I also indicated the exact path on Google Maps (see above), but the last bit of the map won’t let me link to the minibus stop. So in the last part of the path, trust me when I say that there is a walking path for you to get to the road.

Green minibus 33

Most people arriving in Ha Pak Nai will take the green minibus #33 back to either Tin Shui Wai MTR Station or Yuen Long.

  • Green Minibus 33: from Ha Pak Nai to Tin Shui Wai MTR Station
    • Time: 30 minutes (every 18-23 minutes)
    • Cost: $11.6HKD (use Octopus card to pay)
    • Check: 16seats website for more info

Residential minibus NR941

But there is actually another minibus that will take you from Ha Pak Nai to Yuen Long. I hopped on minibus NR941 and it is a white minibus with a green top (it doesn’t look like the typical red or green minibus you see all over Hong Kong). I found out later that it is a residential bus line that acts as an auxiliary route for minibus 33.

But if you see a minibus going towards the direction of Yuen Long on Nim Wan Road and it says “Yuen Long 元朗” or “NR941″ on the front, take this bus! You don’t have to wait at a bus stop, just hail the minibus and the driver will stop for you (if the minibus is not full).

  • Minibus NR941: from Ha Pak Nai to Tin Shui Wai MTR Station
    • Time: 30 minutes (every 20-25-23 minutes)
    • Cost: $9HKD (use Octopus card to pay)
    • Check: HKBus website for more info (turn on Google translate)

Optional: watch sunset at Ha Pak Nai

If you google the best sunsets in Hong Kong, you will Ha Pak Nai has one of the best spots. And indeed, Ha Pak Nai is the optimal place on the west coast of the New Territories.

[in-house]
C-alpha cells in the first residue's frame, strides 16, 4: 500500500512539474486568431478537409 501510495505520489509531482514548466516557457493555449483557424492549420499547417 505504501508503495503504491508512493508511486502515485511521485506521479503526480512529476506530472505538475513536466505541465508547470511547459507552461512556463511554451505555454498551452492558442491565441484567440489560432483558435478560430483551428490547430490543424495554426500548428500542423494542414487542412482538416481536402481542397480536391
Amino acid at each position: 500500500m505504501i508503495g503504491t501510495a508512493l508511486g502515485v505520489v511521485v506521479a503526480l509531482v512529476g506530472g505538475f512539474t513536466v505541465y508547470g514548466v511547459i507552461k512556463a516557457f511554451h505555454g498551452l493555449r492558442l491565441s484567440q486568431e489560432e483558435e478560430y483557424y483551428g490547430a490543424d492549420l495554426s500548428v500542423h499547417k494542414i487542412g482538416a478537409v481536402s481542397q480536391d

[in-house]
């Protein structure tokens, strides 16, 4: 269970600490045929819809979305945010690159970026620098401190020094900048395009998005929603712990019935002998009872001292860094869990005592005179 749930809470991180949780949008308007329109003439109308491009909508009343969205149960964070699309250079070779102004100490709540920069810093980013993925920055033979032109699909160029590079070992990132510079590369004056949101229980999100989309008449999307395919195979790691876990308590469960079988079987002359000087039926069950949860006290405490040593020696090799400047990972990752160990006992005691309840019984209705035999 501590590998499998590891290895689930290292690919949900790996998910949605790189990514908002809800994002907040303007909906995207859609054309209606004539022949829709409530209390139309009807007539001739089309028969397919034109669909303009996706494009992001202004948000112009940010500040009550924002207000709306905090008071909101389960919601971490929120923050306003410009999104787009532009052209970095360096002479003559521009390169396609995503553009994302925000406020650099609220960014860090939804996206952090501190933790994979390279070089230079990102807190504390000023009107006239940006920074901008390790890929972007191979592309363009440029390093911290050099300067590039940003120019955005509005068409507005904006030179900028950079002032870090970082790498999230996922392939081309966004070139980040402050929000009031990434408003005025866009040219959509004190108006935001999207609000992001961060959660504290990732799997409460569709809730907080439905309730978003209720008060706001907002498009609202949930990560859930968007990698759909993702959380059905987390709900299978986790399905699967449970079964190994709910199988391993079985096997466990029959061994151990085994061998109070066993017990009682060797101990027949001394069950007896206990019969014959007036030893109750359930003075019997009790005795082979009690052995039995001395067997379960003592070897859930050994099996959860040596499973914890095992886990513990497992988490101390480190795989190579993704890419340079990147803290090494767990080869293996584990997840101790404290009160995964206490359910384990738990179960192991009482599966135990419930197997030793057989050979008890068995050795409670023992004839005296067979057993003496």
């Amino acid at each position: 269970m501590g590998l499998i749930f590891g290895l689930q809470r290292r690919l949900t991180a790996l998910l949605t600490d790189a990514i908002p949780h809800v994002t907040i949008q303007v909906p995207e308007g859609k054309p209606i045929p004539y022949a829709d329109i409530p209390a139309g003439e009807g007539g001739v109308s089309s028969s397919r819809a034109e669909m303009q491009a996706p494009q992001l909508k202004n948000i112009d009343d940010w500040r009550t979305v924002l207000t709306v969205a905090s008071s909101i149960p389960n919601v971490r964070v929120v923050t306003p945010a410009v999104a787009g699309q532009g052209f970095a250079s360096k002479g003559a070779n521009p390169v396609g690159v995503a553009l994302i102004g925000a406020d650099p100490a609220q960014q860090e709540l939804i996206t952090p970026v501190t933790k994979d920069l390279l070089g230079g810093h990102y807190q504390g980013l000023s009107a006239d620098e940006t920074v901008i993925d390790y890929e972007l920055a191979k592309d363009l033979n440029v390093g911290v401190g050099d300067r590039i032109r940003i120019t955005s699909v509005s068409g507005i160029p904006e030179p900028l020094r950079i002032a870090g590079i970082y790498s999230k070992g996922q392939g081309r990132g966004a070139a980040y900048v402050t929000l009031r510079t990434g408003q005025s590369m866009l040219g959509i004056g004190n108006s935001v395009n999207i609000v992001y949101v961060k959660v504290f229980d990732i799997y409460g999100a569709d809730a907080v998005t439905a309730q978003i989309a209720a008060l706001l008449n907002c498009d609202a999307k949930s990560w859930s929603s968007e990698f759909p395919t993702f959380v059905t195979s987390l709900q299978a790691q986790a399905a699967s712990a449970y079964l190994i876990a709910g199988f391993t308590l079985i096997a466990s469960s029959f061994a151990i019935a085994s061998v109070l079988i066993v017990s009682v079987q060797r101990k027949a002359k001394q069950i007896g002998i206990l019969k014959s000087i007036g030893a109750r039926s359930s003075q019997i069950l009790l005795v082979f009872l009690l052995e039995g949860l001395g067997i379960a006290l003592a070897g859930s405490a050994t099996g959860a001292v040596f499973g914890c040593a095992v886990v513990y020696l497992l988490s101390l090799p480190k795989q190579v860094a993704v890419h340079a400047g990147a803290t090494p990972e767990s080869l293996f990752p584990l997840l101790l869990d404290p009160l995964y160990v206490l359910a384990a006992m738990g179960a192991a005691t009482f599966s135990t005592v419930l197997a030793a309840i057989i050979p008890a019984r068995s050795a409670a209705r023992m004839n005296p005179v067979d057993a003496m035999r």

Although I don’t think the beach itself is that nice and parts of the coast is mostly a mud flat area, I think it is still worth checking out. Just make sure you get there before the sun set as many others will do the same.

You can walk to the closest beach to watch the sunset by following the road beside the convenience store (see location), next to the minibus stop. Or you have to walk along the main road to Ap Chai Wan Seaside (see location). It is a 20-minute walk, but it is a nicer beach.

And if you are brave enough to watch the sunset in Ha Pak Nai on the weekend, be prepared for a long wait for the minibus going back to the city.

Want to explore Hong Kong with a tour? Check out one of these exciting tours:

Will you visit the canyons of Pineapple Mountain the next time you are visiting Hong Kong?

I hope so because the natural landscape is simply out of this world! And who knew that a metropolis city like Hong Kong has such beautiful natural scenery?

If you already hiked all the popular hiking trails like Victoria Peak, The Twins and Violet Hill and Dragon’s Back, definitely add this to your list as Pineapple Mountain is definitely off the beaten path.

And if you have more questions, leave me a comment and I’ll get back to you!

Other HK hikes you might be interested:

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About Author

Hi, my name is Queenie, and I've been a solo traveller for 18+ years and currently based in Hong Kong. Follow me on my adventures through Instagram and my blog!